During the robots-in-water scene, the panic is subdued toward the end, and two characters (one of whom is John Connor) are having a conversation. One character seems calm and relatively collected for the situation, while Christian Bale yells at him in a pseudo-gravelly voice, despite the need for secrecy and not calling attention to the pair. Bale does this a lot throughout the movie, and the parts of the trailers where he gave these rousing speeches which were broadcast to anyone who could listen were so rarely interspersed into the movie at such odd intervals that their resonance fell on deaf ears. I couldn’t care about him because I was never given an emotional arc to climb; there was nothing leading up to his speeches; the only human element we are given to care about is that his wife/girlfriend seems to be pregnant. I felt no compassion for his speeches which I had heard in the previews because the previews gave them better context than the film itself. On the positive side of Bale’s speeches and out-of-place gravel, there just might finally be a good Batman voice in the sequel to The Dark Knight. He finally seems to be able to pull that voice off semi-convincingly; too bad it’s a year too late, ya know? Maybe in The Caped Crusader or whatever they’re planning on calling the next one, we’ll get to hear him actually voice Batman instead of hearing Batman when I’m watching John Connor.
I can’t say the entire movie was bad, though. I had fun while watching it. The explosions were pretty if occasionally redundant, and the ending quarter of the film did have a very nice arc to it, even if it didn’t resonate with me personally. The special effects were nice, and the action sequences were easy to follow; I’ll give it that. I never felt lost or confused at what I was watching while things were getting hectic on screen. There are a few nice winks back to the previous installments through dialogue and visual cues (with one exceptionally nice one I had hoped for going in and was pleasantly surprised to see inside the Skynet HQ). Anton Yelchin was fantastic; that young man needs to have a fantastic career ahead of him. First he played the adorable Chekov in J.J. Abrams’ Star Trek earlier this month, and now he’s playing John Connor’s time-travelling old man Kyle Reese. A complete 180 in acting style, and the great thing is that he pulls both of them off as completely believable. He’s one to watch for. I really hope having two summer blockbusters out at the same time this year helps his career; he deserves it. The movie really does take a more interesting turn once the setting changes to inside Skynet HQ, and the story actually gains more of an arc at that point. If you can sit through the first hour or hour and a half, then the movie gets a lot better only to end right when things get interesting. But hey, at least it gets better at some point.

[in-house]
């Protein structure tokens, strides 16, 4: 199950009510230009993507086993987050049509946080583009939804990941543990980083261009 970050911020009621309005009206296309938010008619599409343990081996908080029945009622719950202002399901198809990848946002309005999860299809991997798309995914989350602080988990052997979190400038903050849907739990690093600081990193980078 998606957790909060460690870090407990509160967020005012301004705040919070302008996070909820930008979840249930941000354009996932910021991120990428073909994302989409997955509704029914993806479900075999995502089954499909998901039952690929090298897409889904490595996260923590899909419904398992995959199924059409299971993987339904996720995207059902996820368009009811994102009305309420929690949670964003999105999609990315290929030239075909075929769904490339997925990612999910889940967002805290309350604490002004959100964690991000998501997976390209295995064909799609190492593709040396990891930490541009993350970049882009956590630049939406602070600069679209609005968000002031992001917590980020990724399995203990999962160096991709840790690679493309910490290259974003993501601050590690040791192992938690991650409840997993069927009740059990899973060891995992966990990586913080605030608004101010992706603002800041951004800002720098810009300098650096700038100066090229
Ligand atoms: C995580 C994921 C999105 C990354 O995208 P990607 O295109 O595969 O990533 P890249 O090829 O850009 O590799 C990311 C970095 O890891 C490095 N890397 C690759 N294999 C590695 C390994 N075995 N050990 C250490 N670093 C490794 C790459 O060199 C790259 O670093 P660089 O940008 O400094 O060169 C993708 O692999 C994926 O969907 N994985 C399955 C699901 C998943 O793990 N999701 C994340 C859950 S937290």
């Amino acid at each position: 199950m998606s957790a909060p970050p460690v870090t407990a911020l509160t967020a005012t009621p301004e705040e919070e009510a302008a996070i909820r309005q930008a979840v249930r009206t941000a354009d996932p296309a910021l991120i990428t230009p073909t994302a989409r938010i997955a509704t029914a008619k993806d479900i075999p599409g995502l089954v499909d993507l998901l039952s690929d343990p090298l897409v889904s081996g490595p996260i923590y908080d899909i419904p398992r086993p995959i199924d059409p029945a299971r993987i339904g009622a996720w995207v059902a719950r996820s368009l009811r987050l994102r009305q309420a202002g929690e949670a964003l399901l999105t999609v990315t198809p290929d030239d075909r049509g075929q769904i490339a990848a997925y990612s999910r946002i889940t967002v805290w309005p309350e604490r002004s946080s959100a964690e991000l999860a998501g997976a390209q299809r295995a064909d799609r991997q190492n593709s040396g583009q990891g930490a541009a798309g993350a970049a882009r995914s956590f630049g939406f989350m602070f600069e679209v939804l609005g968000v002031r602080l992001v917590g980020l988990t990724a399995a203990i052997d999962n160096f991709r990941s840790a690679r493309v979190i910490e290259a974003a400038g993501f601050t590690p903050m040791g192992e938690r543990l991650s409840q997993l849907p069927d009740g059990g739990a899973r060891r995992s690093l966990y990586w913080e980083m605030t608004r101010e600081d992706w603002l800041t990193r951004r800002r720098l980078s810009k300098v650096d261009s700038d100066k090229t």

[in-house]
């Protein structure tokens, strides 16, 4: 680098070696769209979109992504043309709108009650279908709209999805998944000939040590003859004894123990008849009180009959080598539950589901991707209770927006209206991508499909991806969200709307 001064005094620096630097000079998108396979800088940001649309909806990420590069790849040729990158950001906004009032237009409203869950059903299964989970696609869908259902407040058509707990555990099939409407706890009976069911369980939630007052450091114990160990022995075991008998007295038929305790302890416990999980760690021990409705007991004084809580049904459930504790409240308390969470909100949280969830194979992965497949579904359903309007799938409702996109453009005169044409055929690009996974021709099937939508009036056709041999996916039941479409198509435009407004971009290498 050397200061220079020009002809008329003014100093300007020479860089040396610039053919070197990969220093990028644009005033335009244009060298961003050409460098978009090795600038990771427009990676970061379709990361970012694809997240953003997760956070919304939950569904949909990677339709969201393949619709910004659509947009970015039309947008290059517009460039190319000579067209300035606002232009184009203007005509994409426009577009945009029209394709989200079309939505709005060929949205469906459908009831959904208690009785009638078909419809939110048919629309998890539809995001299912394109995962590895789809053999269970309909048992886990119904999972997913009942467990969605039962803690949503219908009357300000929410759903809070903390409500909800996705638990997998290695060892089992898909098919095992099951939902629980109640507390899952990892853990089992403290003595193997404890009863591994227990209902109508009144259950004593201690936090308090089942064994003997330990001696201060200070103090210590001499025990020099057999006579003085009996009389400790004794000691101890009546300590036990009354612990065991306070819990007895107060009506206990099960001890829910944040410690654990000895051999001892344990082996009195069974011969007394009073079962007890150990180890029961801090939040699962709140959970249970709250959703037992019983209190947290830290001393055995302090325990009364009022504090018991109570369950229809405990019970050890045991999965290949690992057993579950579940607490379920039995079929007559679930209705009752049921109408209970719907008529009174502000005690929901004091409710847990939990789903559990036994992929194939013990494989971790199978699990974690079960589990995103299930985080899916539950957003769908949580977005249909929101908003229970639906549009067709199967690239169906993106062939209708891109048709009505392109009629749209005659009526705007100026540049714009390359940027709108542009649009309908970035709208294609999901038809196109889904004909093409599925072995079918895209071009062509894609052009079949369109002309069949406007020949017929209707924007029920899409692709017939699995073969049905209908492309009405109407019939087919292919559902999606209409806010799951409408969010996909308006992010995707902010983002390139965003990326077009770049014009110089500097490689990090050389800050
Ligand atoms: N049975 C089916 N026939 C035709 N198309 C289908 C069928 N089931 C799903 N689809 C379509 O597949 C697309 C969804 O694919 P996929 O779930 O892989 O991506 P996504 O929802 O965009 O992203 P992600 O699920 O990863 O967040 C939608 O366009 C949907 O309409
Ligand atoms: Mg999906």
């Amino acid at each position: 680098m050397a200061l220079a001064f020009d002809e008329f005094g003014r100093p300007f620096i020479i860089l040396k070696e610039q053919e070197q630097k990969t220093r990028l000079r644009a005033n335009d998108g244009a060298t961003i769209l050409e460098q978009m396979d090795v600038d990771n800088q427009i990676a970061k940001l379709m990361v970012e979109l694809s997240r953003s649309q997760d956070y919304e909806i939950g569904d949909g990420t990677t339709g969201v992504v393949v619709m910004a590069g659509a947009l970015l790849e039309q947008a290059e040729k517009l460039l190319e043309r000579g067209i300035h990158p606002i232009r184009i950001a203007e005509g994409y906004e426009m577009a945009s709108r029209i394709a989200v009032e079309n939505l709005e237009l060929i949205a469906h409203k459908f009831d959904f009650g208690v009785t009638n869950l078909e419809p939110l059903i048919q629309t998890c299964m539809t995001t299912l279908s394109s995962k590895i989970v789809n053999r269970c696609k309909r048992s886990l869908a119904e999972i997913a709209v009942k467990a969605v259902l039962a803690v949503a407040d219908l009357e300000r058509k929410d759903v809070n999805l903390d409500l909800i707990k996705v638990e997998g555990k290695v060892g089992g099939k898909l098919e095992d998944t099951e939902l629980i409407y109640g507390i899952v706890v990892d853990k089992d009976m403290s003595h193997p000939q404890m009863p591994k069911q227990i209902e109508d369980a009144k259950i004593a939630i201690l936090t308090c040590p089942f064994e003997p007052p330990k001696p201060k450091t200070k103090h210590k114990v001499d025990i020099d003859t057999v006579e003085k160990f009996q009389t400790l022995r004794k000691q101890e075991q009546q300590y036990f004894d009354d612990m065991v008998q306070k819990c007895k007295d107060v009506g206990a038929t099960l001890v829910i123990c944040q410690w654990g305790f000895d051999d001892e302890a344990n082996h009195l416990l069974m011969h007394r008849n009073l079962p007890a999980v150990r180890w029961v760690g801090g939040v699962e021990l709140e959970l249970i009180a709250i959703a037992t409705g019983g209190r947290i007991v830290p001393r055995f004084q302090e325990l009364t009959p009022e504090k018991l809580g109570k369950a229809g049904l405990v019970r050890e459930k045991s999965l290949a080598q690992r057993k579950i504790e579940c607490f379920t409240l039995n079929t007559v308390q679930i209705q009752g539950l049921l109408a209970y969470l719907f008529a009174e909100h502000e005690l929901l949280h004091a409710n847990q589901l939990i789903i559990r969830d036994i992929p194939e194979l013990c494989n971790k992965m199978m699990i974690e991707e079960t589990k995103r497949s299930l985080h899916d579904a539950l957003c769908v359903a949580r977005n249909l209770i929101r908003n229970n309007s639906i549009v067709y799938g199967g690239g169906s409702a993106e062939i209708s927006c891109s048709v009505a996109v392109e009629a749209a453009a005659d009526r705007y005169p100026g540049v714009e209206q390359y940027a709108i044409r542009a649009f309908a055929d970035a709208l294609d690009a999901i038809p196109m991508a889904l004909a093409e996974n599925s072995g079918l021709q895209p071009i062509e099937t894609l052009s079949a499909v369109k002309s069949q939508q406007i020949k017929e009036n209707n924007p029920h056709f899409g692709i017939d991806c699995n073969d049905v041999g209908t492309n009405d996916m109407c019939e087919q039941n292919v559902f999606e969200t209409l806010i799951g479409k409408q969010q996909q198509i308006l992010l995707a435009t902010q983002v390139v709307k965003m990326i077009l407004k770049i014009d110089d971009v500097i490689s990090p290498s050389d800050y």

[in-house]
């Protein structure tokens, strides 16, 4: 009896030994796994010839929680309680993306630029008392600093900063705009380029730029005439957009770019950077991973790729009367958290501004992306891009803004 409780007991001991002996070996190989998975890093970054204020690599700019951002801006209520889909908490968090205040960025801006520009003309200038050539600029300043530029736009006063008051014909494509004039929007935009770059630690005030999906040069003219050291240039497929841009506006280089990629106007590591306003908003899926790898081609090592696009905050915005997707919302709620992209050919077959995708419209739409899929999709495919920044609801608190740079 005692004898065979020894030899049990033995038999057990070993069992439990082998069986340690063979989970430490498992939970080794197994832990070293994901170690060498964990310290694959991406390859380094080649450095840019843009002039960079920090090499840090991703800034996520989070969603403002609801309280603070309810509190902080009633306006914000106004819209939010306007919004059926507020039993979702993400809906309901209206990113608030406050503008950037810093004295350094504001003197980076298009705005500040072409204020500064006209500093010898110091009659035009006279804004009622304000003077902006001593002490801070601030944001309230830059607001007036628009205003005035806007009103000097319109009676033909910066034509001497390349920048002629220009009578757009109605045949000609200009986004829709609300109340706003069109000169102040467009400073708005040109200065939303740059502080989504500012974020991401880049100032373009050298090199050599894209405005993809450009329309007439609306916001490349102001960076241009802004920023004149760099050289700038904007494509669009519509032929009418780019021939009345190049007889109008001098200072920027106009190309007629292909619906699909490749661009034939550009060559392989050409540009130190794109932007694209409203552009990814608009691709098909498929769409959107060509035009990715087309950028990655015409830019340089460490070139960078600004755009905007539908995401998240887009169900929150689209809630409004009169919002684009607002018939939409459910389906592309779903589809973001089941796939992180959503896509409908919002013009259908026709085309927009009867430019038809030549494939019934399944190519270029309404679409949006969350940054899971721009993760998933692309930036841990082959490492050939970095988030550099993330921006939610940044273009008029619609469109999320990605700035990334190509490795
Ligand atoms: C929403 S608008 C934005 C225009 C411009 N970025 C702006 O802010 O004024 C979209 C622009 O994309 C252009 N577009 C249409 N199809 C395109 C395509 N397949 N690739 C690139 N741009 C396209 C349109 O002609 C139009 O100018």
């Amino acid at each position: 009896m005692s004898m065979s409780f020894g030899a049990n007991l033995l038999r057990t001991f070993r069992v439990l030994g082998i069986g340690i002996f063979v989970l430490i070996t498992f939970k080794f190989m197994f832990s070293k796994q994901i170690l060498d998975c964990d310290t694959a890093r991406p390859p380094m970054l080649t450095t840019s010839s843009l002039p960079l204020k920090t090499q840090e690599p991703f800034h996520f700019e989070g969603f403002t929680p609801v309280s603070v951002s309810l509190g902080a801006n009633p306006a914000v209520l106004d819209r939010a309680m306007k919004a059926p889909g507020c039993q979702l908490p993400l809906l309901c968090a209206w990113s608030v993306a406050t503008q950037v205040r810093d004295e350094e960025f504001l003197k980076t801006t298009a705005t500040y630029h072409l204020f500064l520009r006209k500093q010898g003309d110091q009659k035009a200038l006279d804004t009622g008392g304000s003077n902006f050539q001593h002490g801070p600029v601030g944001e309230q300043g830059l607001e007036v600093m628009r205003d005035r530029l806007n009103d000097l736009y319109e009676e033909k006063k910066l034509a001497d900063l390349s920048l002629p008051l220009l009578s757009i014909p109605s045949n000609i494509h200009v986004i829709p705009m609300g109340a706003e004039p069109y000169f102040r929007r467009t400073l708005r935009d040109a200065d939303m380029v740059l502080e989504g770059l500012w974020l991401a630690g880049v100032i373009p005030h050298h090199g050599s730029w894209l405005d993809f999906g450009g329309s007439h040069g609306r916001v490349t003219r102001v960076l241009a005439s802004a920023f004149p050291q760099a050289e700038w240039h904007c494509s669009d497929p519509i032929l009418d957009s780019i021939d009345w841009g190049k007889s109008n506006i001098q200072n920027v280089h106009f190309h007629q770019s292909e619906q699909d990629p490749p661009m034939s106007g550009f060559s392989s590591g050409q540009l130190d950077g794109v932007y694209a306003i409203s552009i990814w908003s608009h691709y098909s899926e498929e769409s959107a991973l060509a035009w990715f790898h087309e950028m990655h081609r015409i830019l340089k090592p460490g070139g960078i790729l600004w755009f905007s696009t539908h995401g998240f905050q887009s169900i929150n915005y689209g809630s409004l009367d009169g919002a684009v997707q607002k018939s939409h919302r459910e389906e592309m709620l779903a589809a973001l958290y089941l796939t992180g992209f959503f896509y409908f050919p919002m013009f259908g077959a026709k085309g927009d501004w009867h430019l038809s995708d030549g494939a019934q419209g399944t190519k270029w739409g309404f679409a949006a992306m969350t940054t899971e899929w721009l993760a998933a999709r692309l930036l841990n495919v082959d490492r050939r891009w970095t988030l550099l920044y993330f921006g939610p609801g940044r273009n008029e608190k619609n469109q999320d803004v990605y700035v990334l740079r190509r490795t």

All in all, it wasn’t a waste of money or time; it was just a waste of an opportunity for the filmmakers. It could have been done so much better if the movie had half the heart it talked about humanity having. The characters were two-dimensional, and I can’t remember anyone’s name but John Connor and Kyle Reese’s, and only those who because I’ve seen the rest of the series. There was no meat for viewers to bite into, only a few wispy pieces of skin hanging from an already gnawed bone. The movie hinted at philosophical depth, but gave no payoff for those looking for anything deeper than robots making humans go ‘splode. If Terminator: Salvation could have used the action in the film as a springboard for narrative control and emotional urgency, then it would have been a fantastic way to kick off the 2009 summer movie season; however, the action scenes mean nothing, and while the robots blowing cars and people up (sometimes at the same time!) are pretty, I had hoped for a little more to care about. If you’re really hankering for your Terminator fix, go watch The Sarah Connor Chronicles season one DVDs or wait on the season two set. I hate to see a movie that had so much promise be outshined by its trailer, but in this case, the trailer really was the best part of the movie, and it had a much better narrative flow than the film itself. Sad, but true.